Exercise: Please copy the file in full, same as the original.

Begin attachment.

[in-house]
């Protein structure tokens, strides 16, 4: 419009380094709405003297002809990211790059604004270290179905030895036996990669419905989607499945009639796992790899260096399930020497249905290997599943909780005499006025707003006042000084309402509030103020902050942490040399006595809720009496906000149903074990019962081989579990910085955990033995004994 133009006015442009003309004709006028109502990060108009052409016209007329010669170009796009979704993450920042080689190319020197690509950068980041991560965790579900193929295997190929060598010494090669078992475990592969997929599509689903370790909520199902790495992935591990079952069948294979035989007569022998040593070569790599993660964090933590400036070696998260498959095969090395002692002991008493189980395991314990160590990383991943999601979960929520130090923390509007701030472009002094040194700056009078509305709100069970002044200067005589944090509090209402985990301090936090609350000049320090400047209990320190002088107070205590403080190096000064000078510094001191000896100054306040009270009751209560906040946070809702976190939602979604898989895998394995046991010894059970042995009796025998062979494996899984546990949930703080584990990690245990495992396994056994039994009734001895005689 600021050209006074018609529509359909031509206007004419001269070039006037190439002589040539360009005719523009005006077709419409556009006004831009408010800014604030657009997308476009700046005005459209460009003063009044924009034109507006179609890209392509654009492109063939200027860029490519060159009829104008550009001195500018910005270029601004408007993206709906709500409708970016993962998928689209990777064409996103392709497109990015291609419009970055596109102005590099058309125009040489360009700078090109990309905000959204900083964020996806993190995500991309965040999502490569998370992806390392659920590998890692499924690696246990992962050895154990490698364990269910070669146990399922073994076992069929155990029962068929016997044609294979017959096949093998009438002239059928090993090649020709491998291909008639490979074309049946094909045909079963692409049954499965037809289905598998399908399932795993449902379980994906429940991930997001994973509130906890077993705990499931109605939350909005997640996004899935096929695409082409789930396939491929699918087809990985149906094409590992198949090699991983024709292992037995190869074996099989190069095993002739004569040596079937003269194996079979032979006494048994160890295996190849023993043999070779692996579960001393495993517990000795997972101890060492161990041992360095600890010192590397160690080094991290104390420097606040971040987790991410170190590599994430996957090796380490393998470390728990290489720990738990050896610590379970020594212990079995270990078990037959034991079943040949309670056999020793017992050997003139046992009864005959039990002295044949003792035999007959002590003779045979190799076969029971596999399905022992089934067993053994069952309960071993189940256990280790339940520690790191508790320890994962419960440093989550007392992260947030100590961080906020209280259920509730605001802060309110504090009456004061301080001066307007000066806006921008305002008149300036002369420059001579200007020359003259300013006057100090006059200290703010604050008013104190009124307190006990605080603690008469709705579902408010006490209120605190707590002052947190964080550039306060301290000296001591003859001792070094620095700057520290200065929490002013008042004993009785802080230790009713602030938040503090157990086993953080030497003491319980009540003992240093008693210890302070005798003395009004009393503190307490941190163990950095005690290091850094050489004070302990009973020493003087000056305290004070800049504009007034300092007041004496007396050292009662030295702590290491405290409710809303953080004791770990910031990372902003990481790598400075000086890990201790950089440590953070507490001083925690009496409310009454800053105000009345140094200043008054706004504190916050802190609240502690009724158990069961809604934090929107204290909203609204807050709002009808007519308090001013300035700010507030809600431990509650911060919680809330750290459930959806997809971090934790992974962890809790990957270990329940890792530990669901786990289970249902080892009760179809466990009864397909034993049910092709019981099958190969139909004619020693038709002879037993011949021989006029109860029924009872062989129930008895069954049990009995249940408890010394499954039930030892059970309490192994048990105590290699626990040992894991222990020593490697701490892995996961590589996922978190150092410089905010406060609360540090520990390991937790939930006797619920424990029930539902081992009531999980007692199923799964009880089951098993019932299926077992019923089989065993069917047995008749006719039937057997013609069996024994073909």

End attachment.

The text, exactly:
[in-house]
């Protein structure tokens, strides 16, 4: 419009380094709405003297002809990211790059604004270290179905030895036996990669419905989607499945009639796992790899260096399930020497249905290997599943909780005499006025707003006042000084309402509030103020902050942490040399006595809720009496906000149903074990019962081989579990910085955990033995004994 133009006015442009003309004709006028109502990060108009052409016209007329010669170009796009979704993450920042080689190319020197690509950068980041991560965790579900193929295997190929060598010494090669078992475990592969997929599509689903370790909520199902790495992935591990079952069948294979035989007569022998040593070569790599993660964090933590400036070696998260498959095969090395002692002991008493189980395991314990160590990383991943999601979960929520130090923390509007701030472009002094040194700056009078509305709100069970002044200067005589944090509090209402985990301090936090609350000049320090400047209990320190002088107070205590403080190096000064000078510094001191000896100054306040009270009751209560906040946070809702976190939602979604898989895998394995046991010894059970042995009796025998062979494996899984546990949930703080584990990690245990495992396994056994039994009734001895005689 600021050209006074018609529509359909031509206007004419001269070039006037190439002589040539360009005719523009005006077709419409556009006004831009408010800014604030657009997308476009700046005005459209460009003063009044924009034109507006179609890209392509654009492109063939200027860029490519060159009829104008550009001195500018910005270029601004408007993206709906709500409708970016993962998928689209990777064409996103392709497109990015291609419009970055596109102005590099058309125009040489360009700078090109990309905000959204900083964020996806993190995500991309965040999502490569998370992806390392659920590998890692499924690696246990992962050895154990490698364990269910070669146990399922073994076992069929155990029962068929016997044609294979017959096949093998009438002239059928090993090649020709491998291909008639490979074309049946094909045909079963692409049954499965037809289905598998399908399932795993449902379980994906429940991930997001994973509130906890077993705990499931109605939350909005997640996004899935096929695409082409789930396939491929699918087809990985149906094409590992198949090699991983024709292992037995190869074996099989190069095993002739004569040596079937003269194996079979032979006494048994160890295996190849023993043999070779692996579960001393495993517990000795997972101890060492161990041992360095600890010192590397160690080094991290104390420097606040971040987790991410170190590599994430996957090796380490393998470390728990290489720990738990050896610590379970020594212990079995270990078990037959034991079943040949309670056999020793017992050997003139046992009864005959039990002295044949003792035999007959002590003779045979190799076969029971596999399905022992089934067993053994069952309960071993189940256990280790339940520690790191508790320890994962419960440093989550007392992260947030100590961080906020209280259920509730605001802060309110504090009456004061301080001066307007000066806006921008305002008149300036002369420059001579200007020359003259300013006057100090006059200290703010604050008013104190009124307190006990605080603690008469709705579902408010006490209120605190707590002052947190964080550039306060301290000296001591003859001792070094620095700057520290200065929490002013008042004993009785802080230790009713602030938040503090157990086993953080030497003491319980009540003992240093008693210890302070005798003395009004009393503190307490941190163990950095005690290091850094050489004070302990009973020493003087000056305290004070800049504009007034300092007041004496007396050292009662030295702590290491405290409710809303953080004791770990910031990372902003990481790598400075000086890990201790950089440590953070507490001083925690009496409310009454800053105000009345140094200043008054706004504190916050802190609240502690009724158990069961809604934090929107204290909203609204807050709002009808007519308090001013300035700010507030809600431990509650911060919680809330750290459930959806997809971090934790992974962890809790990957270990329940890792530990669901786990289970249902080892009760179809466990009864397909034993049910092709019981099958190969139909004619020693038709002879037993011949021989006029109860029924009872062989129930008895069954049990009995249940408890010394499954039930030892059970309490192994048990105590290699626990040992894991222990020593490697701490892995996961590589996922978190150092410089905010406060609360540090520990390991937790939930006797619920424990029930539902081992009531999980007692199923799964009880089951098993019932299926077992019923089989065993069917047995008749006719039937057997013609069996024994073909």